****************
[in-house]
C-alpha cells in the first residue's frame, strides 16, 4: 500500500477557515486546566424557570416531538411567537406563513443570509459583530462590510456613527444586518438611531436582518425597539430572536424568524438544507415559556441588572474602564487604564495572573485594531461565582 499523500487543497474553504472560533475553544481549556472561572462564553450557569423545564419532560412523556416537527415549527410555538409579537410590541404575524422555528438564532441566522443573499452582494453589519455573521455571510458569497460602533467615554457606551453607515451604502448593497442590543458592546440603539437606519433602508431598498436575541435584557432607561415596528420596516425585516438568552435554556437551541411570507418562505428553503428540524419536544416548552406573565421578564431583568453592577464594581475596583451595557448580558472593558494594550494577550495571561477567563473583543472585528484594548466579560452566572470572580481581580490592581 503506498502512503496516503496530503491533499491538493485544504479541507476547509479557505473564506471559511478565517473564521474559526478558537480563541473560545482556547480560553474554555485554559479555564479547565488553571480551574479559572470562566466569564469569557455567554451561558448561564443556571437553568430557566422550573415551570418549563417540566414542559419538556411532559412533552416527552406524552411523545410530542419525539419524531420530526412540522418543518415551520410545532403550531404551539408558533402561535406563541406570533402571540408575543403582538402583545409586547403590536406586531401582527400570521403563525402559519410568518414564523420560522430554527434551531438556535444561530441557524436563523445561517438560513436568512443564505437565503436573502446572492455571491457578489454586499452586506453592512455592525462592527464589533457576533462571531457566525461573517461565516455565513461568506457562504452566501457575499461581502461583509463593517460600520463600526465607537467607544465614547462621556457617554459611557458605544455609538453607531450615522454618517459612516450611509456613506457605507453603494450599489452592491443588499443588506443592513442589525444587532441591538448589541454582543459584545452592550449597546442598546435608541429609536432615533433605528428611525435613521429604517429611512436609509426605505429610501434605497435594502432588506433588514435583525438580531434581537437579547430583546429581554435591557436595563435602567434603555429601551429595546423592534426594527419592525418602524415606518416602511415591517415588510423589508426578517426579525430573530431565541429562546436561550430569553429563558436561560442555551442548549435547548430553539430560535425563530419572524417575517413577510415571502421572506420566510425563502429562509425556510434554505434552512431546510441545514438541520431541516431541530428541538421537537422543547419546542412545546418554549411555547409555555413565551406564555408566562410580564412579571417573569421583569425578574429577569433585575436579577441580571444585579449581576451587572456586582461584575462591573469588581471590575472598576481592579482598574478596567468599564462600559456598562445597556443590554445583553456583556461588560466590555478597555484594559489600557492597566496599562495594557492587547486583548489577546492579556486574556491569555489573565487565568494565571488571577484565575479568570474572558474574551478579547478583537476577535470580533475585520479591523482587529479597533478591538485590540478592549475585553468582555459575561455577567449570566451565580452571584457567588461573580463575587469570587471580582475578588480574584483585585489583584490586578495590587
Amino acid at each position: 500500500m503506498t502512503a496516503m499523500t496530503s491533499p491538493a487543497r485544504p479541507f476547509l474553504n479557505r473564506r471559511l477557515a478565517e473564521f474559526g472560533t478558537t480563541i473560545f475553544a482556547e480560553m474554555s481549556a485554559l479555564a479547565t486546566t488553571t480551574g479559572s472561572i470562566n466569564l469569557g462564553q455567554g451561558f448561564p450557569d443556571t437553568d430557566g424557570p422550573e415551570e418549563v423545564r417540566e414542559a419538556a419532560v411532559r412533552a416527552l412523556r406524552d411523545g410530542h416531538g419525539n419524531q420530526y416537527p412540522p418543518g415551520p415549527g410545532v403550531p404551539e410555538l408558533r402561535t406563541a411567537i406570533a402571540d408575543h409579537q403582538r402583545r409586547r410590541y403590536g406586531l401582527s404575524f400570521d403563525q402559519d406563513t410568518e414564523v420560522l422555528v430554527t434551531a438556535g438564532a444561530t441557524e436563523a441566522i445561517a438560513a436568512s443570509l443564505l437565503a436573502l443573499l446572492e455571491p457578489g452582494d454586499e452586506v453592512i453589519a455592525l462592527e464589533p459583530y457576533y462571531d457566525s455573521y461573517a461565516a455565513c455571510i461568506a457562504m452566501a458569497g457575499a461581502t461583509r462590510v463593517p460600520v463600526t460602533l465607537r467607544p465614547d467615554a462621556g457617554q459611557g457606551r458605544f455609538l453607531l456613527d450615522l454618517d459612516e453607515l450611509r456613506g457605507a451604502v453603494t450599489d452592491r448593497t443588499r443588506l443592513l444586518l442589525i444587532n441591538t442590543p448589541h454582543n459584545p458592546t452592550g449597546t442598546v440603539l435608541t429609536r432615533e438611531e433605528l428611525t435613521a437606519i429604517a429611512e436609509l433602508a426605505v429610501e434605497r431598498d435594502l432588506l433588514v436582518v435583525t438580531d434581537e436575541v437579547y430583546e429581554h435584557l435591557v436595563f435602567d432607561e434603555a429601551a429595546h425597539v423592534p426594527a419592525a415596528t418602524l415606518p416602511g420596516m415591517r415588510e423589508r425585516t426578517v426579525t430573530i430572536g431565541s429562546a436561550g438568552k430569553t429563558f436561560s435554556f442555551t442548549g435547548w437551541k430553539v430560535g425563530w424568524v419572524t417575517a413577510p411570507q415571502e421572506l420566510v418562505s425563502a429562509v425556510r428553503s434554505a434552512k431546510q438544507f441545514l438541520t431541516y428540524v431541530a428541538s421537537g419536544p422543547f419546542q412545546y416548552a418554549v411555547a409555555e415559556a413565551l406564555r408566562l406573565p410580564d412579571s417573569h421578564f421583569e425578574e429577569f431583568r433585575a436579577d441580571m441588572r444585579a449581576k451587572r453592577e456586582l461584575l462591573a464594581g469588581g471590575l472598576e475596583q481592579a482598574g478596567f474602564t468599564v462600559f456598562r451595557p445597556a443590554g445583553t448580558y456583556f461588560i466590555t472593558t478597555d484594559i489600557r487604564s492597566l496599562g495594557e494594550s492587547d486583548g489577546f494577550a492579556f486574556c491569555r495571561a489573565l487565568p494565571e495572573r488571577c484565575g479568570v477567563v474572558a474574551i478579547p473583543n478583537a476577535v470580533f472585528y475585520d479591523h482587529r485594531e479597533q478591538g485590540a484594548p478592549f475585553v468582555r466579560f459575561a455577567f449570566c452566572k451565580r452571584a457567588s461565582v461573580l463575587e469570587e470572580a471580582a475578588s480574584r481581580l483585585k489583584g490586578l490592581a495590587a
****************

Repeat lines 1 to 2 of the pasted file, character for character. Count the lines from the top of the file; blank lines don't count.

[in-house]
C-alpha cells in the first residue's frame, strides 16, 4: 500500500477557515486546566424557570416531538411567537406563513443570509459583530462590510456613527444586518438611531436582518425597539430572536424568524438544507415559556441588572474602564487604564495572573485594531461565582 499523500487543497474553504472560533475553544481549556472561572462564553450557569423545564419532560412523556416537527415549527410555538409579537410590541404575524422555528438564532441566522443573499452582494453589519455573521455571510458569497460602533467615554457606551453607515451604502448593497442590543458592546440603539437606519433602508431598498436575541435584557432607561415596528420596516425585516438568552435554556437551541411570507418562505428553503428540524419536544416548552406573565421578564431583568453592577464594581475596583451595557448580558472593558494594550494577550495571561477567563473583543472585528484594548466579560452566572470572580481581580490592581 503506498502512503496516503496530503491533499491538493485544504479541507476547509479557505473564506471559511478565517473564521474559526478558537480563541473560545482556547480560553474554555485554559479555564479547565488553571480551574479559572470562566466569564469569557455567554451561558448561564443556571437553568430557566422550573415551570418549563417540566414542559419538556411532559412533552416527552406524552411523545410530542419525539419524531420530526412540522418543518415551520410545532403550531404551539408558533402561535406563541406570533402571540408575543403582538402583545409586547403590536406586531401582527400570521403563525402559519410568518414564523420560522430554527434551531438556535444561530441557524436563523445561517438560513436568512443564505437565503436573502446572492455571491457578489454586499452586506453592512455592525462592527464589533457576533462571531457566525461573517461565516455565513461568506457562504452566501457575499461581502461583509463593517460600520463600526465607537467607544465614547462621556457617554459611557458605544455609538453607531450615522454618517459612516450611509456613506457605507453603494450599489452592491443588499443588506443592513442589525444587532441591538448589541454582543459584545452592550449597546442598546435608541429609536432615533433605528428611525435613521429604517429611512436609509426605505429610501434605497435594502432588506433588514435583525438580531434581537437579547430583546429581554435591557436595563435602567434603555429601551429595546423592534426594527419592525418602524415606518416602511415591517415588510423589508426578517426579525430573530431565541429562546436561550430569553429563558436561560442555551442548549435547548430553539430560535425563530419572524417575517413577510415571502421572506420566510425563502429562509425556510434554505434552512431546510441545514438541520431541516431541530428541538421537537422543547419546542412545546418554549411555547409555555413565551406564555408566562410580564412579571417573569421583569425578574429577569433585575436579577441580571444585579449581576451587572456586582461584575462591573469588581471590575472598576481592579482598574478596567468599564462600559456598562445597556443590554445583553456583556461588560466590555478597555484594559489600557492597566496599562495594557492587547486583548489577546492579556486574556491569555489573565487565568494565571488571577484565575479568570474572558474574551478579547478583537476577535470580533475585520479591523482587529479597533478591538485590540478592549475585553468582555459575561455577567449570566451565580452571584457567588461573580463575587469570587471580582475578588480574584483585585489583584490586578495590587